What 2 classic radiographic findings are exemplified in these images?
What clinical diagnoses are they individually pathognomonic for? What clinical presentations would you expect?
Occurs most commonly in children aged 1-6 yrs, with peak incidence at 18 months. Also known as larygotracheitis. Most frequently caused by parainfluenza virus, with a usual presentation of stridor and sore throat and barking cough. On exam, the child may have coryza, hoarse voice, and pharyngeal inflammation. Up to 50% of AP soft tissue neck XR can show a “steeple sign” which is indicative of subglottic narrowing. Treatment involves humidified O2, bronchodilators, and racemic epinephrine, and corticosteroids.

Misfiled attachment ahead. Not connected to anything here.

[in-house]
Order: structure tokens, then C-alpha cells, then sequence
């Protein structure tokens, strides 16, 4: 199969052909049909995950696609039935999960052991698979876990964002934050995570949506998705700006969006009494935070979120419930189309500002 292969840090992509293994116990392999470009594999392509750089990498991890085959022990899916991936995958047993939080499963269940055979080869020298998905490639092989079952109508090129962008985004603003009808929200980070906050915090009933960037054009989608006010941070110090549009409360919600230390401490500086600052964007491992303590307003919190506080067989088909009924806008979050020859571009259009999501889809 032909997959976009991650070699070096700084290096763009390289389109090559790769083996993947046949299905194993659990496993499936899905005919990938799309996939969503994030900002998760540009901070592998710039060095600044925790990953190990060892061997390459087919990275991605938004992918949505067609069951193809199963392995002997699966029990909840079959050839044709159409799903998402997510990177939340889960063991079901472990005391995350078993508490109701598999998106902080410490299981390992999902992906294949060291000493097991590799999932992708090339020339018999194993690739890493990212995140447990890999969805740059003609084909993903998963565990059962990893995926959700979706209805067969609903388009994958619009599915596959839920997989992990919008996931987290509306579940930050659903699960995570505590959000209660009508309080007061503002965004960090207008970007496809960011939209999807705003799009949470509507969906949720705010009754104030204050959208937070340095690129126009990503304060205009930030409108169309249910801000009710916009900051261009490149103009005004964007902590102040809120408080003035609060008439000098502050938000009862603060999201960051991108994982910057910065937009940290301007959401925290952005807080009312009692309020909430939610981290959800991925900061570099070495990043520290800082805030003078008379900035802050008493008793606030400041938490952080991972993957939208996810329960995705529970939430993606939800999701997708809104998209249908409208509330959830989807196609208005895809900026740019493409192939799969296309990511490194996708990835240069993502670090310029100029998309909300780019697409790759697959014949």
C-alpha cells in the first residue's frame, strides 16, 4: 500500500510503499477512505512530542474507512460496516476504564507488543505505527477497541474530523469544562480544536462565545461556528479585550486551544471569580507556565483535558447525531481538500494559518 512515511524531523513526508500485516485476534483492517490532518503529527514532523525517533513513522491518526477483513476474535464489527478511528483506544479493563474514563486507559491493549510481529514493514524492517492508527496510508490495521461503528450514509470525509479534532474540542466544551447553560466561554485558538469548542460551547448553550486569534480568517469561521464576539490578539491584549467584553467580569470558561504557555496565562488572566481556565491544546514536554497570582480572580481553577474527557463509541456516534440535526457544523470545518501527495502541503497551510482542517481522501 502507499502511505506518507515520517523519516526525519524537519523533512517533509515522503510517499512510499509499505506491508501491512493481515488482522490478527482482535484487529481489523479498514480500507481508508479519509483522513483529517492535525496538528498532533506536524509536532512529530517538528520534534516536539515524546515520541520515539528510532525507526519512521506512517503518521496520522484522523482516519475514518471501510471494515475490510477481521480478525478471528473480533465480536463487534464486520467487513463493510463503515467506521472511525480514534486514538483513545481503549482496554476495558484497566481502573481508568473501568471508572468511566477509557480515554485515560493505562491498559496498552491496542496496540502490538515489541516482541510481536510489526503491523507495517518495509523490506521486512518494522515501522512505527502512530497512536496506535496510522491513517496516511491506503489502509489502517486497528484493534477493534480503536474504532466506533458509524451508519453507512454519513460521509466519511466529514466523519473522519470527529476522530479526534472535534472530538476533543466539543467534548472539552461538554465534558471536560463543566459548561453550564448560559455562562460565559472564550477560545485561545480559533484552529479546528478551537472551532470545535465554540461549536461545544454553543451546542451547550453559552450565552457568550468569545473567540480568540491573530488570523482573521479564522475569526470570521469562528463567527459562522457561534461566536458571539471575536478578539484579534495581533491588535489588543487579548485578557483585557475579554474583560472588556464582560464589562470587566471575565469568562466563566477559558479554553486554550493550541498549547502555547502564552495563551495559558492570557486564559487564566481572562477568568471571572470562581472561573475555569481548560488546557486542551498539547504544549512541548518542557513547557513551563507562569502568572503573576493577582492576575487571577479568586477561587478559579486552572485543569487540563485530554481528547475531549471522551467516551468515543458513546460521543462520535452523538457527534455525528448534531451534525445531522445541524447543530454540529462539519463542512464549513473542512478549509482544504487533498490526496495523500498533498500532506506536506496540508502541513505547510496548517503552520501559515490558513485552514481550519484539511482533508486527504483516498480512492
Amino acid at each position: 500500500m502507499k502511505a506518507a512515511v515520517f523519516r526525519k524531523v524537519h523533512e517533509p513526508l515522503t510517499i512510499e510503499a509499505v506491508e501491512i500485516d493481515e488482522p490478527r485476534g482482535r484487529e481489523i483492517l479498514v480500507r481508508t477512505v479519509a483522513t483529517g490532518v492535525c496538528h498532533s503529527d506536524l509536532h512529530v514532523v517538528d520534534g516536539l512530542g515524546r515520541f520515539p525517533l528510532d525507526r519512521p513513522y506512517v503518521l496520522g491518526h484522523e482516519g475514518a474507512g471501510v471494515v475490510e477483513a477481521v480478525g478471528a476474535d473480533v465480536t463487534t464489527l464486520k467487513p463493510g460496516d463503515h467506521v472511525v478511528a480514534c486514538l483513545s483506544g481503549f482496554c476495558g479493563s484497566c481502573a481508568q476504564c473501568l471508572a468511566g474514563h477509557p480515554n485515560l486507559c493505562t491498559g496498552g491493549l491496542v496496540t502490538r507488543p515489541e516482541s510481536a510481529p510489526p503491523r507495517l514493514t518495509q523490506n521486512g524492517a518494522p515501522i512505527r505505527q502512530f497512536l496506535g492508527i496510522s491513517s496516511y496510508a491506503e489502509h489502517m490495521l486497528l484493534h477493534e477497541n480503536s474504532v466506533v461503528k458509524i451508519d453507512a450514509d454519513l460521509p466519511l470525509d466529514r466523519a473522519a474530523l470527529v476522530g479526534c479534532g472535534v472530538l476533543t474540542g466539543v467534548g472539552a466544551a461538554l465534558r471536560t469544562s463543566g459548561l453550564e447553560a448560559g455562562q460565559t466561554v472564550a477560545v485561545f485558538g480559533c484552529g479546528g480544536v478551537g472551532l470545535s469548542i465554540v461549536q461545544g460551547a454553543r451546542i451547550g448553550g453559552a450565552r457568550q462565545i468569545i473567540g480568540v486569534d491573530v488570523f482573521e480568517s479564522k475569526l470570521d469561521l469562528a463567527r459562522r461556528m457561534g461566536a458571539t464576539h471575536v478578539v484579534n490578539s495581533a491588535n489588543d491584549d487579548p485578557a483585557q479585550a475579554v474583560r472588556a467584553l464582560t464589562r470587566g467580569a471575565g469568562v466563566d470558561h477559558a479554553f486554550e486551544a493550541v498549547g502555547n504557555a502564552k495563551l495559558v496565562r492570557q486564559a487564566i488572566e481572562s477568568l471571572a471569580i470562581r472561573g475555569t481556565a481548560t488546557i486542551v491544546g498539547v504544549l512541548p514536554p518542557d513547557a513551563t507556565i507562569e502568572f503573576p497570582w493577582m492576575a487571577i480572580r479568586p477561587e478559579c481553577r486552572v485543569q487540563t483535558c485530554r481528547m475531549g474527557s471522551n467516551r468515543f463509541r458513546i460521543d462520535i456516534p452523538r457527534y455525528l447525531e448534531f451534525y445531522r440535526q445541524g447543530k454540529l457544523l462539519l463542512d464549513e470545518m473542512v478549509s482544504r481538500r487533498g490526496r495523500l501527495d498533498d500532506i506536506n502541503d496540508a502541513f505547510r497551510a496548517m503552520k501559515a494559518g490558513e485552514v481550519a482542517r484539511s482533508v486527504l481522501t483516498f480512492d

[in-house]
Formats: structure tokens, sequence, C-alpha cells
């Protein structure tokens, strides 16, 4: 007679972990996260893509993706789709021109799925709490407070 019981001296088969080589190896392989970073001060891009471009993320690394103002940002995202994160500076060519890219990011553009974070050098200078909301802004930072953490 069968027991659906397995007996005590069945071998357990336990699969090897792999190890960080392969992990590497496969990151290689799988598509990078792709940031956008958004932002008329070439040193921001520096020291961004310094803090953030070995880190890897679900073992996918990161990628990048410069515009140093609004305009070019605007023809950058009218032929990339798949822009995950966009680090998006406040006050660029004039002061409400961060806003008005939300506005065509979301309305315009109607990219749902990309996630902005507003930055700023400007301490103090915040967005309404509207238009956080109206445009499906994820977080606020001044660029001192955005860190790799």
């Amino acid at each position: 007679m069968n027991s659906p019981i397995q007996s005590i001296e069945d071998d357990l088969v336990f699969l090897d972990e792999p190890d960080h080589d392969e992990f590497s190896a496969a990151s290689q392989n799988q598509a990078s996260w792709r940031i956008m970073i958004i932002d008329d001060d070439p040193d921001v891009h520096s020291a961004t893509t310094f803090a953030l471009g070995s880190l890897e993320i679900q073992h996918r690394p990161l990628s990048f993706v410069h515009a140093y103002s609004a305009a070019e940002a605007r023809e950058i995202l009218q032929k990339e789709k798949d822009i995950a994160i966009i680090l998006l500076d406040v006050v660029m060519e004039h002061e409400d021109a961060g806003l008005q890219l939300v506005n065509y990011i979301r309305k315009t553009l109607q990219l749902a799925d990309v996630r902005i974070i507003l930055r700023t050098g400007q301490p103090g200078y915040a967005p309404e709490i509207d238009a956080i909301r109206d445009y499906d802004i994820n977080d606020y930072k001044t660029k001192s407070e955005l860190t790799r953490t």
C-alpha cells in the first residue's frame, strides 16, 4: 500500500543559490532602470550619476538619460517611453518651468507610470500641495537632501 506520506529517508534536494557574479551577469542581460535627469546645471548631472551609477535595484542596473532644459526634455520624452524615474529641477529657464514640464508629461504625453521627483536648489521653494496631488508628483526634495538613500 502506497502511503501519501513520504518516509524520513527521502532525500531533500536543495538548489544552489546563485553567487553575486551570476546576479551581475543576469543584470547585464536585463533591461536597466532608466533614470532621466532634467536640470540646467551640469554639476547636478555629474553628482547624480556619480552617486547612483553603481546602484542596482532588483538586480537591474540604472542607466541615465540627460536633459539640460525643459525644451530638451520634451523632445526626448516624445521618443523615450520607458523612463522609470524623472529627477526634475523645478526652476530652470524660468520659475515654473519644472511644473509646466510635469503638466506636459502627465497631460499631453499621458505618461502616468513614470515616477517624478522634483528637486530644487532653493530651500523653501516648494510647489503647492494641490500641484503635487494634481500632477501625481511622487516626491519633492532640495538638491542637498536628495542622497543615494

Inflammatory condition (usually infectious) of the epiglottis and perigottic folds. Previously caused most commonly by H. influenza type B (Hib), but incidence has decreased dramatically due to vaccination. Other common bacterial etiologies are Group A Streptococcus and S. Pneumoniae. Presentation involves 1-2 days prodromal period, followed by high fever, stridor, drooling, dysphagia, pooling of secretions, dyspnea. Patient often prefers an erect or tripod position. Neck radiographs can aid in the diagnosis, in which you will see a “thumbprint sign” on lateral neck XR. This sign is formed by the swollen epiglottis obliterating the vallecula. Fiberoptic laryngoscopy also provides diagnostic confirmation. Treatment includes airway protection, Ceftriaxone, and usually ICU level of care.